Iowa State University Veterinarian

Document Type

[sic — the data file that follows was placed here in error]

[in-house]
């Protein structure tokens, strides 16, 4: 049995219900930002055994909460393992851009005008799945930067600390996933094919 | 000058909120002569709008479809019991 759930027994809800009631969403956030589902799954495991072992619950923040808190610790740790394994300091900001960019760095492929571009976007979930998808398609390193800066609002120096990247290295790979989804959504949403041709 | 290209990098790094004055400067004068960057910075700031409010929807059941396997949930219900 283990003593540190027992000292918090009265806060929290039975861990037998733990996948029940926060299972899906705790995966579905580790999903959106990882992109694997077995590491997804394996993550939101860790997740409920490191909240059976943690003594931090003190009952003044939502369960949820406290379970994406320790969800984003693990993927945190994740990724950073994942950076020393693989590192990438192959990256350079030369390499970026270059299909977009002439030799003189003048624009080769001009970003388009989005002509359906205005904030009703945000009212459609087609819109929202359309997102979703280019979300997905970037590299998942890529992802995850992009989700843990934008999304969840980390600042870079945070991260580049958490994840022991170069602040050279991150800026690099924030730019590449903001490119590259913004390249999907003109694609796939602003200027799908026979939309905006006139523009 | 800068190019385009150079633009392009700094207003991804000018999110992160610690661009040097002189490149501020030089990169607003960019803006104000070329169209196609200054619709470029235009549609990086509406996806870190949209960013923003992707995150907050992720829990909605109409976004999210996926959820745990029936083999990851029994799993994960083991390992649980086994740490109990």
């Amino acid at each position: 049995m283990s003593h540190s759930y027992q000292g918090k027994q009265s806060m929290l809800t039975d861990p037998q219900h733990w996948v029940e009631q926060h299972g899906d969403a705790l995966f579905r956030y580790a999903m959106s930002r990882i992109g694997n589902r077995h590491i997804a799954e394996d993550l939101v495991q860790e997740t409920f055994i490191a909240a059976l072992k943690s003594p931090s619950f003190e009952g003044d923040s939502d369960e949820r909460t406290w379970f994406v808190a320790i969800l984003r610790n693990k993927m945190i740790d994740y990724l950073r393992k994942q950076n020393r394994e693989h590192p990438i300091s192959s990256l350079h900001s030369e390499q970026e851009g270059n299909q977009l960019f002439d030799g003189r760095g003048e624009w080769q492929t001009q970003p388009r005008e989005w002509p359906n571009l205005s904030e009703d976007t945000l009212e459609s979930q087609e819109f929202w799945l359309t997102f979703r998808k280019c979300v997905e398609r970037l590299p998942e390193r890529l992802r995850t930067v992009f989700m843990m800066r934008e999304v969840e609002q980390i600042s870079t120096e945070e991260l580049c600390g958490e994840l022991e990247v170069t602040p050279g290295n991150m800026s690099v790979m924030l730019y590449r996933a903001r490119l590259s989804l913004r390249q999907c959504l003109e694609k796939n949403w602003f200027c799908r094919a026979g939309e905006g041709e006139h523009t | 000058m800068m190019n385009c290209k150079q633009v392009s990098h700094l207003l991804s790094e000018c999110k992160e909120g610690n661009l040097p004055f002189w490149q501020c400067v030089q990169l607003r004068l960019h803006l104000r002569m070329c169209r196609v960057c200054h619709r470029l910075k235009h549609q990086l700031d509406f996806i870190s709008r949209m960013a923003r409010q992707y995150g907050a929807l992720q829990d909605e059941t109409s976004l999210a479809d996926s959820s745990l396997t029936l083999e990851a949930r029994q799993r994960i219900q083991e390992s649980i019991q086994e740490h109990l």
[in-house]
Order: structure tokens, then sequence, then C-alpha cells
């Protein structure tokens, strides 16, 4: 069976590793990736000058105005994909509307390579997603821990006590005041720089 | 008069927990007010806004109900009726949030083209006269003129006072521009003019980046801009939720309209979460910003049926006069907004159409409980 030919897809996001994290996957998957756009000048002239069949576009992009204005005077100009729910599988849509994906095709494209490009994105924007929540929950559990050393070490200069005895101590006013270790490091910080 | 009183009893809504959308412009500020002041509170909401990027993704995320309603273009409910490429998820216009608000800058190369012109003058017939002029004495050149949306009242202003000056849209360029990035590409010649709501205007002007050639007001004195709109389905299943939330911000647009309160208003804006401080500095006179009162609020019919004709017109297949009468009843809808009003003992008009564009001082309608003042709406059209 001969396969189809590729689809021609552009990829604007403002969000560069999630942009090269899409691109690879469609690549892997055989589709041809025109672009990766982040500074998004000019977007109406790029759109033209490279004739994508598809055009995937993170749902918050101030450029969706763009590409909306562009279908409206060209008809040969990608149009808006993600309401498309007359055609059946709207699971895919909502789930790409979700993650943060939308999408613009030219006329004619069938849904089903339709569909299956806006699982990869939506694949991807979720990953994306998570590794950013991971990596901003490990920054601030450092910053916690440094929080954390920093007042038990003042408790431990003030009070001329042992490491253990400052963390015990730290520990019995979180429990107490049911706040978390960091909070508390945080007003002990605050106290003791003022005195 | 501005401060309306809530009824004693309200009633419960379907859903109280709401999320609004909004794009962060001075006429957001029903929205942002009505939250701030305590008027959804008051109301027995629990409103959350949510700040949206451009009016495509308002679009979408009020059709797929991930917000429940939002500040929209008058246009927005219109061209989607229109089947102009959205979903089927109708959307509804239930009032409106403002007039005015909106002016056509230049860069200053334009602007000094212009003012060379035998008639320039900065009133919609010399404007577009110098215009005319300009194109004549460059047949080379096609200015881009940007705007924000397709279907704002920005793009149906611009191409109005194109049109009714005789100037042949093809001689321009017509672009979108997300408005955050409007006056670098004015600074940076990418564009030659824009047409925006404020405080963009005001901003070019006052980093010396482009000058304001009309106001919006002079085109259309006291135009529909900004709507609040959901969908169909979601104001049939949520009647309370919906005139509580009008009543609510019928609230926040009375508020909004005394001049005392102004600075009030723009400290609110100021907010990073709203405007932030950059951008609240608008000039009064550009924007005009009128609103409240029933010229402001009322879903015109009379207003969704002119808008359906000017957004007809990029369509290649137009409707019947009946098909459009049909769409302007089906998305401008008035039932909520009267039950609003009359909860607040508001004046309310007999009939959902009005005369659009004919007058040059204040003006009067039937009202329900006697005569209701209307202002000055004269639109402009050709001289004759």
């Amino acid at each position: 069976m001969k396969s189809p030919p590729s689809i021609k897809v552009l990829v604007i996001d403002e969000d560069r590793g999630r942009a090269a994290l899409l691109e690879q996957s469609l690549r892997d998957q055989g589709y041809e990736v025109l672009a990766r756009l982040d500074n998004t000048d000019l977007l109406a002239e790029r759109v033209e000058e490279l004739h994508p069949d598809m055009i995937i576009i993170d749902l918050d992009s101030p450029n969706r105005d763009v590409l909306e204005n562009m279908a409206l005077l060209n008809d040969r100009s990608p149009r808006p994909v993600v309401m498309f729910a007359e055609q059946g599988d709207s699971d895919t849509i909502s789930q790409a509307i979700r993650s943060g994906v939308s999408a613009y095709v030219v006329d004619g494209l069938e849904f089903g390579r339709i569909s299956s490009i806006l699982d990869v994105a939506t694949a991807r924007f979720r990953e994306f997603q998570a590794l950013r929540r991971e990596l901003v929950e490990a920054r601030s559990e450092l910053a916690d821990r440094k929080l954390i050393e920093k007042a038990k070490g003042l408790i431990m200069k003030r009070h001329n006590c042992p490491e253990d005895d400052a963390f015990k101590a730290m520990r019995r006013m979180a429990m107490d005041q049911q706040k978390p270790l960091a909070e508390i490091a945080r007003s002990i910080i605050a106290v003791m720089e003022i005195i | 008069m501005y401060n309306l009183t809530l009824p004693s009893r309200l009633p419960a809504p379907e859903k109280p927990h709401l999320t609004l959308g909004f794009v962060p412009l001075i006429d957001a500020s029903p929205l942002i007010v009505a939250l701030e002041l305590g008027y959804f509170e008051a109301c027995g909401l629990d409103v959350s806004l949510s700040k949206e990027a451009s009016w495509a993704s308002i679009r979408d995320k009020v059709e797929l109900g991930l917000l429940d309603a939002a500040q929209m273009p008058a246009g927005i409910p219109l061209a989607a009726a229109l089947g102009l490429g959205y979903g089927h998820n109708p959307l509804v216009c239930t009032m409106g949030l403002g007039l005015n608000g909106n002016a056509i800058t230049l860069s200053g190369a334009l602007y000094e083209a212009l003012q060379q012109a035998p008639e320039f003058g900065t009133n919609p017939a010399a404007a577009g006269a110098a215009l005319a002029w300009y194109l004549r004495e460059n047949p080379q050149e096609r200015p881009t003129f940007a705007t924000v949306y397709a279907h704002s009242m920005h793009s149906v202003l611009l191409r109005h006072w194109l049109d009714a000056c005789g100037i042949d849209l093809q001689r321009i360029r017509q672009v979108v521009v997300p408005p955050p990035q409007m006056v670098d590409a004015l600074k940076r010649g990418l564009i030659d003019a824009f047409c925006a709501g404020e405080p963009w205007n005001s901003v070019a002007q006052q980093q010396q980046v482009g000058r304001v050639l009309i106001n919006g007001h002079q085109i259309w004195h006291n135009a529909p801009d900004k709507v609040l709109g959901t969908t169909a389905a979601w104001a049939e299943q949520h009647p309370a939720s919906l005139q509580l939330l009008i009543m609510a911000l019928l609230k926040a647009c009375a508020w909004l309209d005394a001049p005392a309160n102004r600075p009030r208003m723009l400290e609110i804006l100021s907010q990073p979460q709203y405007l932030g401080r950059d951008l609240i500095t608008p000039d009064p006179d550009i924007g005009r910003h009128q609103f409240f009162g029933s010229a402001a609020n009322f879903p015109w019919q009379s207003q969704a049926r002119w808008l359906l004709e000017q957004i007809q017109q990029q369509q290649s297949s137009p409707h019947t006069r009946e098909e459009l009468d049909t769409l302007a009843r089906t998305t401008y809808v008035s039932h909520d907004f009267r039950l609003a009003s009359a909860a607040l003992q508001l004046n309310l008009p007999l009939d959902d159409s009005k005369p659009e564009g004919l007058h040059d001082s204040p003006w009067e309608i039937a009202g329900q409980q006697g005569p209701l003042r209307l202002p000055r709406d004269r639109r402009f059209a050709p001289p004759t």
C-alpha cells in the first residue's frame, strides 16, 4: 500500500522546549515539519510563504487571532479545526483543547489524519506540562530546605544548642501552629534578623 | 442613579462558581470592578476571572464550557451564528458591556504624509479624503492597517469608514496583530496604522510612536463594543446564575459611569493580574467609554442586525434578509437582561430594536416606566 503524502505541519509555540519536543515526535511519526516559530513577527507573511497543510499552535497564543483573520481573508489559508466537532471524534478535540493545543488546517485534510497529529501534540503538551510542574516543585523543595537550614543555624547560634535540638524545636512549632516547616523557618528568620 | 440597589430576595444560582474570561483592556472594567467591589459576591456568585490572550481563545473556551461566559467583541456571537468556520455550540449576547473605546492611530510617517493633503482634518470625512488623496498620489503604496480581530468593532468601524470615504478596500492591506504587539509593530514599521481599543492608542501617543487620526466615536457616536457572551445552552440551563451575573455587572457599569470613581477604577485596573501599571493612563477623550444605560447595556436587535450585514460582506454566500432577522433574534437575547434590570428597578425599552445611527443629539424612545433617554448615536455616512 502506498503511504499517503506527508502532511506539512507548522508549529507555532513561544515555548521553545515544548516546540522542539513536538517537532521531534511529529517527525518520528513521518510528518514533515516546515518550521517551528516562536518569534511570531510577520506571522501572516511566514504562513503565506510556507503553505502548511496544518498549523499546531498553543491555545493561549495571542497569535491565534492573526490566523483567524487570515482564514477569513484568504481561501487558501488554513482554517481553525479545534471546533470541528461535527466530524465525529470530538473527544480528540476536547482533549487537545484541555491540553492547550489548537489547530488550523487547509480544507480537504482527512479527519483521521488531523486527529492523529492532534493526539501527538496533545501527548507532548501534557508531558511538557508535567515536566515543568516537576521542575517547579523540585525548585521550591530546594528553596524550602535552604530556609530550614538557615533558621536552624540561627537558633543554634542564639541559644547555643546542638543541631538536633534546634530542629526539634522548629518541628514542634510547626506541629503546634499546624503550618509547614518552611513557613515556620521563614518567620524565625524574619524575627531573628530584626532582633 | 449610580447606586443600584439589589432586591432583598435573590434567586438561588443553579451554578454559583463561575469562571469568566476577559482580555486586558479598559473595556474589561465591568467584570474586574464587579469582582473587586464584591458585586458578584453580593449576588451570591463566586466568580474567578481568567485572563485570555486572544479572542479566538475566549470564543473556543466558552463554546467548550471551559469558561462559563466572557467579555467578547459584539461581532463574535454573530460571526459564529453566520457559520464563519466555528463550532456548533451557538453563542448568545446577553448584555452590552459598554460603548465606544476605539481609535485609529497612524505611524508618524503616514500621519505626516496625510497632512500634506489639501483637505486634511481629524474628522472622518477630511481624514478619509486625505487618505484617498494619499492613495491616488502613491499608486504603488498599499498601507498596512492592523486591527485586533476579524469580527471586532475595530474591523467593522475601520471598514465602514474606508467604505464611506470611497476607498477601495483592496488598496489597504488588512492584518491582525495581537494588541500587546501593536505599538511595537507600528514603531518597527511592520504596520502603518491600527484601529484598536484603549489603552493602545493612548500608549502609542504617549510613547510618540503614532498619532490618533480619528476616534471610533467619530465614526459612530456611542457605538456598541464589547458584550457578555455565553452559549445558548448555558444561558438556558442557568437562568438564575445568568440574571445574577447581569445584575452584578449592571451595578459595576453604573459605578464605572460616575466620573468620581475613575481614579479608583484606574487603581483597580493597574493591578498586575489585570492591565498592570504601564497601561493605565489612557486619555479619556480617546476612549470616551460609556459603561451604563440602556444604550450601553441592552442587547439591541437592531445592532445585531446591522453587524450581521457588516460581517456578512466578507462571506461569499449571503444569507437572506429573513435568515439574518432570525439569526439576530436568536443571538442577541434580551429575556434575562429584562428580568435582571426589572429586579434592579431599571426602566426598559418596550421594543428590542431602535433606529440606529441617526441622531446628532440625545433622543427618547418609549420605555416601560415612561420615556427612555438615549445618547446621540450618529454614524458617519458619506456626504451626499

Accounts of scrapie have been published in northwestern Europe since 1750. Available evidence suggests the prevalence and occurrence of scrapie is closely connected with the breed and genetic structures of the sheep population to which the affected animals belong. After 1700, ovine nutritional and environmental housing conditions improved in Europe with the exception of Spain. Interest in phenotype improvement by genetic selection began at this time also, leading to a system of closer inbreeding. The Spanish merino studs of Germany and France in the late eighteenth century adopted a program of closer inbreeding with catastrophic results. Within 20 years, scrapie had become so prevalent that certain stud flocks were almost lost, as losses from this disease outnumbered increases in the herd. Without individual animal identification and well kept mating and lambing records, it was difficult to control any genetic predisposition to this disease. This is especially true with scrapie, which does not manifest itself until middle age, often halfway through an animal's reproductive life. Unfortunately such records were not always kept under European 18th century farming conditions.